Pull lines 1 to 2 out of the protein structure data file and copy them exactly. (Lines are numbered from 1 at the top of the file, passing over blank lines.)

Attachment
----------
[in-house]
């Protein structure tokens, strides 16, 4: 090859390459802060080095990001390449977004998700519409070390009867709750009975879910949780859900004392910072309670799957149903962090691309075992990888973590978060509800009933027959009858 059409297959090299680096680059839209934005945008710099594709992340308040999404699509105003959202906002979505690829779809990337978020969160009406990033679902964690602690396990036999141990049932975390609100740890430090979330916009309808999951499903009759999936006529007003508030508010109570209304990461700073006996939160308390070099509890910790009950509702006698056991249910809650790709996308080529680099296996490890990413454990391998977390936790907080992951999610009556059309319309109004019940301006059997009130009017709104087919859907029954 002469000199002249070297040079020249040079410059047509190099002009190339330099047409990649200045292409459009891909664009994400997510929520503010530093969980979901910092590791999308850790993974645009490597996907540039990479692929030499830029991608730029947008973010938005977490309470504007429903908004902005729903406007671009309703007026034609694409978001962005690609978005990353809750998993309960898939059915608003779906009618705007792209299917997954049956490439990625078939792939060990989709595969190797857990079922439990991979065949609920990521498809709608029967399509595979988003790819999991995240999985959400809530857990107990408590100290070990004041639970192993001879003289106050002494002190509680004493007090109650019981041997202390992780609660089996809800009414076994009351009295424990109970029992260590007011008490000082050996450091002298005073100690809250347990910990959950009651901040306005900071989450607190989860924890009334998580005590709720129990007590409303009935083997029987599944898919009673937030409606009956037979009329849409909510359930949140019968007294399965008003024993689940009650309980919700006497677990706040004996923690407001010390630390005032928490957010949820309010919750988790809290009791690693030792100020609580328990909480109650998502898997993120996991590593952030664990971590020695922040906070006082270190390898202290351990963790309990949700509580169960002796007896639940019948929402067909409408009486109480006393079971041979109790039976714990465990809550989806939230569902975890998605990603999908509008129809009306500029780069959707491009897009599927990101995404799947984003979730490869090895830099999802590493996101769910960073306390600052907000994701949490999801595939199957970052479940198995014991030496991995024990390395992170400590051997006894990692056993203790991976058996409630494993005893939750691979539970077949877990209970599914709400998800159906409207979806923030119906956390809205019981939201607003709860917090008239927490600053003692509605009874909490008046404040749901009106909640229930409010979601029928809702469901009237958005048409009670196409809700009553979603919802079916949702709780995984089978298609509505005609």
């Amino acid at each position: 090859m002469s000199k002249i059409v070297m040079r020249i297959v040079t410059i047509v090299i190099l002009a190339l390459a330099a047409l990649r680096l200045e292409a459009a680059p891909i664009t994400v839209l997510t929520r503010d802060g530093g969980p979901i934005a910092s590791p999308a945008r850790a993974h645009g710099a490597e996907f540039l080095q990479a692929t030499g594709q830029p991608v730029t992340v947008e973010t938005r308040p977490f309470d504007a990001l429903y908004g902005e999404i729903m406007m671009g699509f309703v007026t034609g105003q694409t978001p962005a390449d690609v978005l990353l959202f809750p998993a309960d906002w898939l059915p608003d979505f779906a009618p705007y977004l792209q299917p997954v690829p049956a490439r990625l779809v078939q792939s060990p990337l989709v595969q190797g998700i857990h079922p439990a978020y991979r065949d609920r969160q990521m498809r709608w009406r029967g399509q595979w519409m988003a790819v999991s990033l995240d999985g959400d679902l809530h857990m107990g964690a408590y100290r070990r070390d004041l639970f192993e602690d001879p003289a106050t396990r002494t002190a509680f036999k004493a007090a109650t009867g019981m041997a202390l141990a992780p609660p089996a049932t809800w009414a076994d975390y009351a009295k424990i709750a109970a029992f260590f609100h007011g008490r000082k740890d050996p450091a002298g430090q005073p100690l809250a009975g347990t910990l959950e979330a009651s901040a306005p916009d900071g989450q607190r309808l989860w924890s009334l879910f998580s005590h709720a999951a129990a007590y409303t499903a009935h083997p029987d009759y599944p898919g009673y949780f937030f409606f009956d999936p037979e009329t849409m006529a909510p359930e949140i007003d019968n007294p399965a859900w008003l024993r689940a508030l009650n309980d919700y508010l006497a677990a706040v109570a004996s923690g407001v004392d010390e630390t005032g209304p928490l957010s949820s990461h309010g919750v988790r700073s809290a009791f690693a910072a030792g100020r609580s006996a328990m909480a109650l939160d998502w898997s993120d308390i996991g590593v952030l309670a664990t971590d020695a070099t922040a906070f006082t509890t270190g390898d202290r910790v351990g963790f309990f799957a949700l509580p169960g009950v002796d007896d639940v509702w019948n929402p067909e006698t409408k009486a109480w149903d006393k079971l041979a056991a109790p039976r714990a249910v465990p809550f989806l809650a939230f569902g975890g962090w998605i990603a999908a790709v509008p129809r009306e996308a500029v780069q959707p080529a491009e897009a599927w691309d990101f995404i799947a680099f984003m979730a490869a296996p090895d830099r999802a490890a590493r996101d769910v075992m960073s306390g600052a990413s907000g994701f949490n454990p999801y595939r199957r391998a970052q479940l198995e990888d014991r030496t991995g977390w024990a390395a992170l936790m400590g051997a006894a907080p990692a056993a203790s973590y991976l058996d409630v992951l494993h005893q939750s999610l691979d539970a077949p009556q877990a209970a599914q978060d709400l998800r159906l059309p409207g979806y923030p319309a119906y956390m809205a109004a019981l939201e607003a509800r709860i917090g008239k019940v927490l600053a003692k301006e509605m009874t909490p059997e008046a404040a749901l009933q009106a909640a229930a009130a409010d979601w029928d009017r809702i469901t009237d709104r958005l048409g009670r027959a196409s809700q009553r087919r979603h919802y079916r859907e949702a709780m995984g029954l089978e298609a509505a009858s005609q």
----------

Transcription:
[in-house]
């Protein structure tokens, strides 16, 4: 090859390459802060080095990001390449977004998700519409070390009867709750009975879910949780859900004392910072309670799957149903962090691309075992990888973590978060509800009933027959009858 059409297959090299680096680059839209934005945008710099594709992340308040999404699509105003959202906002979505690829779809990337978020969160009406990033679902964690602690396990036999141990049932975390609100740890430090979330916009309808999951499903009759999936006529007003508030508010109570209304990461700073006996939160308390070099509890910790009950509702006698056991249910809650790709996308080529680099296996490890990413454990391998977390936790907080992951999610009556059309319309109004019940301006059997009130009017709104087919859907029954 002469000199002249070297040079020249040079410059047509190099002009190339330099047409990649200045292409459009891909664009994400997510929520503010530093969980979901910092590791999308850790993974645009490597996907540039990479692929030499830029991608730029947008973010938005977490309470504007429903908004902005729903406007671009309703007026034609694409978001962005690609978005990353809750998993309960898939059915608003779906009618705007792209299917997954049956490439990625078939792939060990989709595969190797857990079922439990991979065949609920990521498809709608029967399509595979988003790819999991995240999985959400809530857990107990408590100290070990004041639970192993001879003289106050002494002190509680004493007090109650019981041997202390992780609660089996809800009414076994009351009295424990109970029992260590007011008490000082050996450091002298005073100690809250347990910990959950009651901040306005900071989450607190989860924890009334998580005590709720129990007590409303009935083997029987599944898919009673937030409606009956037979009329849409909510359930949140019968007294399965008003024993689940009650309980919700006497677990706040004996923690407001010390630390005032928490957010949820309010919750988790809290009791690693030792100020609580328990909480109650998502898997993120996991590593952030664990971590020695922040906070006082270190390898202290351990963790309990949700509580169960002796007896639940019948929402067909409408009486109480006393079971041979109790039976714990465990809550989806939230569902975890998605990603999908509008129809009306500029780069959707491009897009599927990101995404799947984003979730490869090895830099999802590493996101769910960073306390600052907000994701949490999801595939199957970052479940198995014991030496991995024990390395992170400590051997006894990692056993203790991976058996409630494993005893939750691979539970077949877990209970599914709400998800159906409207979806923030119906956390809205019981939201607003709860917090008239927490600053003692509605009874909490008046404040749901009106909640229930409010979601029928809702469901009237958005048409009670196409809700009553979603919802079916949702709780995984089978298609509505005609």